Flawed New Music Strategy is Hurting Artist Development and Station Image

Audiences say they want more new music, but what they’re really saying is they want better new music. And that’s precisely what Alternative and Triple A radio stations are failing to deliver…

One hit wonder imageBy Paul Marszalek

In doing some listening over the weekend, I was a bit stunned by the amount of B and C-level music currently on the Triple A Chart.

The Alternative Chart sounded even worse – loaded with sound-a-like tracks from artists who cannot be distinguished from one another.

Yes, music taste is subjective, and perhaps it’s just that there’s very little out there right now that’s floating my boar. But I offer some evidence to the contrary, starting with radio’s addiction to playlists driven by sequential singles.

Whether a station plays 30, 40, or even 60 currents, virtually all play 30, 40, or 60 different tracks from 30, 40, or 60 different artists. Listeners hate this. The label-driven strategy of sequential singles runs directly counter to what they actually want, which is multiple songs from better new releases.

If I had a nickel for every time a focus group participant asked for this, I’d be in Bali right now.

40 new songs from 40 different artists leads to another problem — quality control. Marginal stuff starts creeping on to the air because instead of playing secondary tracks from the more developed artists, the sequential singles mentality leaves open slots that programmers feel compelled to fill.

Programmers justify this approach because the audience says they want more new music. That’s what they’re saying, but research shows that’s not exactly what they mean.

What listeners want is better new music.

Look at what those same consumers are doing with television — cord cutting and cord shaving. Just as nobody wanted to pay $18 for filler tracks from a full-length CD, nobody wants to pay for indistinguishable, filler cable channels. So they’re dropping big cable packages for skinny bundles, or cutting the cord altogether in favor of Netflix, HBO, and à la carte sports packages.

They don’t want more channels, they want better channels – or more specifically, better shows.

There are other red flags that radio is not delivering in terms of new music. An obvious one is the virtual non-existence of indie label music on the Alternative Chart. Sure, there are small labels — but they’re all associated with majors. Nothing from Sub Pop, Ghostly, Dead Oceans, Jagjaguwar anywhere to be found. As of this writing, the highest charting true independent is Sundara Karma (on Bee & EL via RED) at #35.

Alternative’s allergy to indie labels is, at best, lazy. And it leads to dissatisfaction among listeners who are new music fans. They will, after all, find this stuff online and it makes your “alternative” position look silly.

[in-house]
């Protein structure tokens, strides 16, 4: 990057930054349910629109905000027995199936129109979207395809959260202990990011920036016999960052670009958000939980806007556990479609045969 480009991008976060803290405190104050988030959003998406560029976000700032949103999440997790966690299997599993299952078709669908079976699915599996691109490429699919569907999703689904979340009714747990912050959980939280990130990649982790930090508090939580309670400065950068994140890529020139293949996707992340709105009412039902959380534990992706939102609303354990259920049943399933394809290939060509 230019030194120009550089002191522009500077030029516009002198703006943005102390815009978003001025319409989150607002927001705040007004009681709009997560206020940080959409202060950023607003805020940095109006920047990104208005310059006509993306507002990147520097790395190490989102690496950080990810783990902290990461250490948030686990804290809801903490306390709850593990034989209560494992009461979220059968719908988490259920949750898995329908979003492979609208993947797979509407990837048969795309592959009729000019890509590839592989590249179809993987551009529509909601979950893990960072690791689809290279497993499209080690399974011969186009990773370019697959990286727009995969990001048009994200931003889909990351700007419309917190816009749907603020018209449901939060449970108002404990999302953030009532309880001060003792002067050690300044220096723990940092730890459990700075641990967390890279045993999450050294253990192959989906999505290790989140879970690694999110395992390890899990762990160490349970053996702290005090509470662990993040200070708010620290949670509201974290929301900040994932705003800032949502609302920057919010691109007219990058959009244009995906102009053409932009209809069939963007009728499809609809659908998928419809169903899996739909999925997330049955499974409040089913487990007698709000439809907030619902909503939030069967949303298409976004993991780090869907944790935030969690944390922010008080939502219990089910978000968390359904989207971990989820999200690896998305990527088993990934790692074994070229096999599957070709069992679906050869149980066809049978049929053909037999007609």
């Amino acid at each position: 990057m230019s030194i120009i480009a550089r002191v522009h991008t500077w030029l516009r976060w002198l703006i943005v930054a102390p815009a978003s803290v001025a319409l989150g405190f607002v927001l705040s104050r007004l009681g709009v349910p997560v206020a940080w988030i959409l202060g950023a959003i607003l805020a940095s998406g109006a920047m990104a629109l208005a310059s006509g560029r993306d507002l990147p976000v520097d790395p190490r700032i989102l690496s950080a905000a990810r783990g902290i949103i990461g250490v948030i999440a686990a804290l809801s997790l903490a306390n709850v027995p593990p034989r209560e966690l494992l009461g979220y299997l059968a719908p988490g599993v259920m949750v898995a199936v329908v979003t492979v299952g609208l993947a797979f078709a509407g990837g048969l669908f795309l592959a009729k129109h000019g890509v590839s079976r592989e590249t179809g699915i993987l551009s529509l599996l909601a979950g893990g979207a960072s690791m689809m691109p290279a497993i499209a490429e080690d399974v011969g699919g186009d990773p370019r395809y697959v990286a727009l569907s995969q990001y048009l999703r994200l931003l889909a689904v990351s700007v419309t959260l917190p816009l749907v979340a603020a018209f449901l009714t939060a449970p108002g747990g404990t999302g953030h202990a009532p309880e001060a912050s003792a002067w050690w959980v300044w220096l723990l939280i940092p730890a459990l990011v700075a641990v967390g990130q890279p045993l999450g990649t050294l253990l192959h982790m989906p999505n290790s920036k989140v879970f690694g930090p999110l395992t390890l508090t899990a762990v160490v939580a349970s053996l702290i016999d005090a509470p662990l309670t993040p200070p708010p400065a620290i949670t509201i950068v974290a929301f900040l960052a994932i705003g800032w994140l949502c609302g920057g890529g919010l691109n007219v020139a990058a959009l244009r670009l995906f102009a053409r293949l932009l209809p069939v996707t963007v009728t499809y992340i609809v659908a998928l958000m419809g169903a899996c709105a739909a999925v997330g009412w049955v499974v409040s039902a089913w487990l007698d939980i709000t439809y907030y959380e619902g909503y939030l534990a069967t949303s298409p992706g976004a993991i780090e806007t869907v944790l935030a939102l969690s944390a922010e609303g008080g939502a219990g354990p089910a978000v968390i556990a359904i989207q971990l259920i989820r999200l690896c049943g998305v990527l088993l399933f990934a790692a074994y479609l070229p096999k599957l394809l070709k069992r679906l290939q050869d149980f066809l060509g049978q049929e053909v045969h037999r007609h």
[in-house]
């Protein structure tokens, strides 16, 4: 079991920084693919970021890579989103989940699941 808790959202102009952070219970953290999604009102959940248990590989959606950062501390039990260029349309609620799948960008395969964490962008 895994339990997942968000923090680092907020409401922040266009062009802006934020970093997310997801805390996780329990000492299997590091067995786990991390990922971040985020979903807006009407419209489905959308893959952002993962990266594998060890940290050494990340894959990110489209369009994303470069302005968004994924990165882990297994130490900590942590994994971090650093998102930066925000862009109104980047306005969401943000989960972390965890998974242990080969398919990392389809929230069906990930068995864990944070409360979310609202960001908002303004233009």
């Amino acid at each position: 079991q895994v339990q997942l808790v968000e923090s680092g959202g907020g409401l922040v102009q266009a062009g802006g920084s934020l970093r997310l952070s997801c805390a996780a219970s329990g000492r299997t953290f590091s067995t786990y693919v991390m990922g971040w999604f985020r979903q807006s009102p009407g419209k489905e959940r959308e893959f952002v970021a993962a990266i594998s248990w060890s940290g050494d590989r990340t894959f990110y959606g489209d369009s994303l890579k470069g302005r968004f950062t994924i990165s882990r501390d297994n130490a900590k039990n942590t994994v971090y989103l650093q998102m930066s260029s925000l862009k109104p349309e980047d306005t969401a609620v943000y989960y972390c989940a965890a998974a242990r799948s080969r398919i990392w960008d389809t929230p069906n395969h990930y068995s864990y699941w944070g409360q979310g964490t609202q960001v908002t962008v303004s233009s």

There’s nothing wrong with the occasional one-hit wonder. But the amount of one-“hit” wonder material currently in the mix is out of hand, and it’s probably going to get worse.

There’s lots of buzz in the industry about the decline of A&R. As label revenue streams increasingly lean toward streaming, A&R departments will increasingly start throwing more undeveloped material from undeveloped artists against the wall — just to see what sticks — hoping to catch lightning in a bottle.

If you’re not careful, some of that clutter is going to end up on your air.

You can instantly improve your radio station by dedicating a minimum of 10-15% of your playlist to secondary tracks from your best artists and albums.

Will the labels be grumpy that you’re playing “the next single” too early?


Filed Under: Actual NewsFeaturedNews


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  1. Lance Hendrickson says:

    Hear, hear! I’d guess “… [T]he decline of A&R…” has a lot to do with it. If you sit back in the office and wait for “Next Big Sound” graphs or whatever to tell you what the good music is supposed to be? That’s going to have this precise effect over time.

    Then again, having the guts (and the ear/talent) to go into the boss’ office and say “this band hasn’t sold 50,000 on their own, but I’ve listened, and I know they’ve got the stuff” is a rare, rare thing nowadays. It’s a good way to get fired if a) you pick wrong one time, and b) you can’t point to a graph or a chart or a zillion YouTube plays to back up your argument. Much, much easier to let rich-guy bands buy up lots of statistics, and then go pitch that package to the corner office.

    Add in some corporate consolidation at radio (where only “label” artists get into the music meetings anyhow, assuming a one-guy meeting really is a “meeting”), and you’ve got the perfect storm for sending listeners back to their iPods.

    Here’s what I think A&R reps used to say, but don’t anymore: “Yeah, yeah, here’s one song — but does this band have a second song? A quality album? A second album?” — And, say, maybe, just maybe, that’s because: what indie’s buying up lots of Spotify plays or YouTube streams for more than one song at a time, if one song’s worth of fake stats is good enough to get some label to come along and buy your EP or whatever?

    Until the industry goes back to using genuinely-talented A&R people (and puts its faith in them), and until radio finds a way to spend less time on the “label acts only” bandwagon, ’twill ever be thus.

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